Facial recognition, drones, heat maps, massive data processing and cellphone monitoring: Decades ago, they appeared only in science fiction movies, but in recent years, they have been increasingly applied for security purposes. With the world combating COVID-19, the integrated use of such technologies has become a global phenomenon.
Although such measures are aimed at the public health emergency, how can we guarantee that the databases and applications developed for protecting the population’s health will not be directed toward not-so-noble purposes and prioritize privacy? It is imperative to deepen the debate about the use of these tools, expanding the understanding of where, how and when to apply them in an ethical, fair way to communities worldwide.
In Israel, the security service Shin Bet has started to employ a powerful surveillance program used to fight terrorism to monitor patients with COVID-19 and possible carriers in order to retrace their movements. Despite having identified 500 infected individuals, Israel’s highest court ruled that without special legislation authorizing the program and drawing specific limits, the Shin Bet has no authority to track civilians in its efforts to contain the crisis. The risk of a dangerous invasion of privacy that would undermine democracy was the primary concern, and it is a valid one.
In Brazil, COVID-19 has concentrated efforts around heat maps. In this way, states were able to consult aggregated and nonindividualized information on population displacement in real time and in different locations to assess the efficiency of social isolation measures and facilitate decision-making. There are also companies monitoring 60 million cellphones using GPS data, Wi-Fi and Bluetooth signals, under the claim that data collection occurred with the permission of the applications’ users, negating possible privacy concerns.
In Russia, even phone and credit card data have been used to map those who made contact with infected people and must be quarantined, in addition to the robust system of 170,000 cameras and facial recognition. At the end of March, Moscow police reportedly identified and fined more than 200 people who allegedly violated quarantine and self-isolation orders. A Russian media report pointed out that some of the alleged offenders had been away from home less than half a minute before they were caught by a camera, displaying the cutting effectiveness of this technology that disregards the privacy of those it monitors.
But on top of these privacy worries, there are doubts about the effectiveness of such methods. Smartphone use is far from ubiquitous, even in affluent countries. It is also essential for the device to constantly be on, with the app installed, as well as with GPS and Bluetooth activated. Moreover, users, once infected, must register it on the app in order for the program to function.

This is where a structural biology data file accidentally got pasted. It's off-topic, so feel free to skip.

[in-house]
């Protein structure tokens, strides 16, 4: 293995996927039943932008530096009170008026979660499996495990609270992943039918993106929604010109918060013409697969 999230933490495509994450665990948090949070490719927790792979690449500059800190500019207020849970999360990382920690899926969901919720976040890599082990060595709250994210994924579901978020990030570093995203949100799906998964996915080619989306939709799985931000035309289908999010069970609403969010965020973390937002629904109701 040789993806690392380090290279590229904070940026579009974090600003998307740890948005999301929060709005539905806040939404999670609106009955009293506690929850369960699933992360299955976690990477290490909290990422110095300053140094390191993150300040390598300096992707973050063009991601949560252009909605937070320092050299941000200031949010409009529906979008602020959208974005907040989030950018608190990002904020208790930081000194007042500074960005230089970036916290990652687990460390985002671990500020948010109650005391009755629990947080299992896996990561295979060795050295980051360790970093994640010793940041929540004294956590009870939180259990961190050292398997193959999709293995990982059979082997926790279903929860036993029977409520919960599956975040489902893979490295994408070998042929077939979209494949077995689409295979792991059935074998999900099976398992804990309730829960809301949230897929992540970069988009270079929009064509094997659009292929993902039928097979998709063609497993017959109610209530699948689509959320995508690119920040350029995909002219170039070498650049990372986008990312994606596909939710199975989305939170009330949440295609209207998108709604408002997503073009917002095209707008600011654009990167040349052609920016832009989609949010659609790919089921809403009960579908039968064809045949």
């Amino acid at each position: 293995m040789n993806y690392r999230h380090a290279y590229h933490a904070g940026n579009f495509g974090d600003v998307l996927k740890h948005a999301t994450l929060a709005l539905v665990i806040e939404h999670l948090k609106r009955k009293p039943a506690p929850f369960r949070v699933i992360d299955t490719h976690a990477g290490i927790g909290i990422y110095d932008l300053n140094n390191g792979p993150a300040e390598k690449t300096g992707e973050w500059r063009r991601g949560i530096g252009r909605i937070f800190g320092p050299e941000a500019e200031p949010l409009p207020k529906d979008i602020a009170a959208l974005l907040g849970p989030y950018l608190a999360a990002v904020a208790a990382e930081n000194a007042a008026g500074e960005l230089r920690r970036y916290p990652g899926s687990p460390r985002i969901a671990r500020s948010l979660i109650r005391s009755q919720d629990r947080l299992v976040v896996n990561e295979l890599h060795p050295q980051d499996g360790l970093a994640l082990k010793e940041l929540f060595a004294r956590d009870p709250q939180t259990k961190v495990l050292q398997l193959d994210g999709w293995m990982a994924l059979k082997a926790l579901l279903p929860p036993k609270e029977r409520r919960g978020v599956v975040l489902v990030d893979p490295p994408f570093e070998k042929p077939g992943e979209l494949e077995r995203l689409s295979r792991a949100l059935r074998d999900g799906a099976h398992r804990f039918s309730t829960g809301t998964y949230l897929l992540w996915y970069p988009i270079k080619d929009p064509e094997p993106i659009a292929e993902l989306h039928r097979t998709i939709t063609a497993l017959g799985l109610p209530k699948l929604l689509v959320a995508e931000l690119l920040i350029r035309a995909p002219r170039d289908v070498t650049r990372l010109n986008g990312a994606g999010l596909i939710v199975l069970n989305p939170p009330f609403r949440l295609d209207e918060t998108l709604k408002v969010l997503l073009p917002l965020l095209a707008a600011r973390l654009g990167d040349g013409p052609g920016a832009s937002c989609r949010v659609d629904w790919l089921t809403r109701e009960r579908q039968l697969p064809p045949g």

Other countries have implemented similar contact tracing applications, generally supported by GPS or Bluetooth smartphones, which seek to catalog all personal interactions that their carriers have had over the past 14 days. The moment that one of these individuals tests positive for COVID-19, messages are sent to the entire network of people who have been in contact with the infected person, warning them to quarantine. But GPS data raises special concern regarding privacy violations. If analyzed over time, this information can easily reveal not only the identity of each “anonymized point” on the map, but also tastes, routines and sexual preferences, and has even exposed marital infidelities.
In some situations, the public’s concerns regarding privacy have come to fruition. A security breach in Qatar of one of these applications exposed sensitive data from more than 1 million people. In North Dakota, it was discovered that a similar application was passing data to Google and Foursquare, further revealing that the widespread privacy concerns are not without foundation or reason.
In the United States, San Francisco banned the police from using facial recognition technologies on the grounds that the use of technology would jeopardize civil rights and freedoms. Data capture has increasingly sought to reach sensitive human information. Images taken in public places can, for example, lead to biometric data drawn on faces and possible inferences about the individual’s religion and racial or ethnic origin.
Do you remember that free and harmless app you downloaded that asked for enduring access to your GPS and Bluetooth? Such information was requested to be collected and passed on to “partner applications” after being properly monetized, for treatment on different purposes. The next time you encounter these permits, it’d be wise not to click “accept” without further reflection.
Technological mechanisms can be essential for human development and, immediately, to overcome this unfortunate pandemic. Far from defending the abolition of these technological tools, foster public debate in order to promote their improvement and adequacy. We must keep in mind that such mechanisms should aim to maximize human well-being and dignity, true foundations of democracies worldwide, and not be used as means to violate the values enshrined in the U.S. Constitution or to undermine its foundations and objectives.
Anderson de Paiva Gabriel is a Brazilian visiting scholar at the UC Berkeley School of Law and a doctoral candidate at the State University of Rio de Janeiro.